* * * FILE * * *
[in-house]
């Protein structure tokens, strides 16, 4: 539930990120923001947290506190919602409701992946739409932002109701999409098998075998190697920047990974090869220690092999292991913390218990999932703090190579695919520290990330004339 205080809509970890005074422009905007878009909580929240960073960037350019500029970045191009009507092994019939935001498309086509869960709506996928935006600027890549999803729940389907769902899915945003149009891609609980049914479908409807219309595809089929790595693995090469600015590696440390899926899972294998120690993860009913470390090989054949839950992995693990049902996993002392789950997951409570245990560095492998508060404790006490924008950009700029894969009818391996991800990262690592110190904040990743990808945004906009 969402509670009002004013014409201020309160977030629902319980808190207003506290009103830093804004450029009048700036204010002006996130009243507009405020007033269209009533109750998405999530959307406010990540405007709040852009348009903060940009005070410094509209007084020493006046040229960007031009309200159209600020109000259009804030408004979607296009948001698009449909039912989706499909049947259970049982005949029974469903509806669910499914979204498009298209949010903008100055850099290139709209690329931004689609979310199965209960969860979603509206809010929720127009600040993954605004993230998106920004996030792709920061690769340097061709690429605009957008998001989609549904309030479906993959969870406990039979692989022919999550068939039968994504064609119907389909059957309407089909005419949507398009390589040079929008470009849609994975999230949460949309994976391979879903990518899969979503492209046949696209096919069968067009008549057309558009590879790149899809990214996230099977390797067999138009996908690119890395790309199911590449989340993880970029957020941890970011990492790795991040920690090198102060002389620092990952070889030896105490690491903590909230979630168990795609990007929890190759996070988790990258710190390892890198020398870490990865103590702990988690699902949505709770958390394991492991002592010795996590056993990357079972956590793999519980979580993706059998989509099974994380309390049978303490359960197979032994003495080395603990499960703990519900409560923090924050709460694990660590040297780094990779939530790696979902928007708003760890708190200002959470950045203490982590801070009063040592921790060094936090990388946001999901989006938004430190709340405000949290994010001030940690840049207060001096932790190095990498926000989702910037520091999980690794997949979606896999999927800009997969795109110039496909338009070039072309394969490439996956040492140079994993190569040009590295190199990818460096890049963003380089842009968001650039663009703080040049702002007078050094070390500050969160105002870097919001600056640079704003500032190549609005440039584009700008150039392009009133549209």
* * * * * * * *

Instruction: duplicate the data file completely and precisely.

[in-house]
């Protein structure tokens, strides 16, 4: 539930990120923001947290506190919602409701992946739409932002109701999409098998075998190697920047990974090869220690092999292991913390218990999932703090190579695919520290990330004339 205080809509970890005074422009905007878009909580929240960073960037350019500029970045191009009507092994019939935001498309086509869960709506996928935006600027890549999803729940389907769902899915945003149009891609609980049914479908409807219309595809089929790595693995090469600015590696440390899926899972294998120690993860009913470390090989054949839950992995693990049902996993002392789950997951409570245990560095492998508060404790006490924008950009700029894969009818391996991800990262690592110190904040990743990808945004906009 969402509670009002004013014409201020309160977030629902319980808190207003506290009103830093804004450029009048700036204010002006996130009243507009405020007033269209009533109750998405999530959307406010990540405007709040852009348009903060940009005070410094509209007084020493006046040229960007031009309200159209600020109000259009804030408004979607296009948001698009449909039912989706499909049947259970049982005949029974469903509806669910499914979204498009298209949010903008100055850099290139709209690329931004689609979310199965209960969860979603509206809010929720127009600040993954605004993230998106920004996030792709920061690769340097061709690429605009957008998001989609549904309030479906993959969870406990039979692989022919999550068939039968994504064609119907389909059957309407089909005419949507398009390589040079929008470009849609994975999230949460949309994976391979879903990518899969979503492209046949696209096919069968067009008549057309558009590879790149899809990214996230099977390797067999138009996908690119890395790309199911590449989340993880970029957020941890970011990492790795991040920690090198102060002389620092990952070889030896105490690491903590909230979630168990795609990007929890190759996070988790990258710190390892890198020398870490990865103590702990988690699902949505709770958390394991492991002592010795996590056993990357079972956590793999519980979580993706059998989509099974994380309390049978303490359960197979032994003495080395603990499960703990519900409560923090924050709460694990660590040297780094990779939530790696979902928007708003760890708190200002959470950045203490982590801070009063040592921790060094936090990388946001999901989006938004430190709340405000949290994010001030940690840049207060001096932790190095990498926000989702910037520091999980690794997949979606896999999927800009997969795109110039496909338009070039072309394969490439996956040492140079994993190569040009590295190199990818460096890049963003380089842009968001650039663009703080040049702002007078050094070390500050969160105002870097919001600056640079704003500032190549609005440039584009700008150039392009009133549209």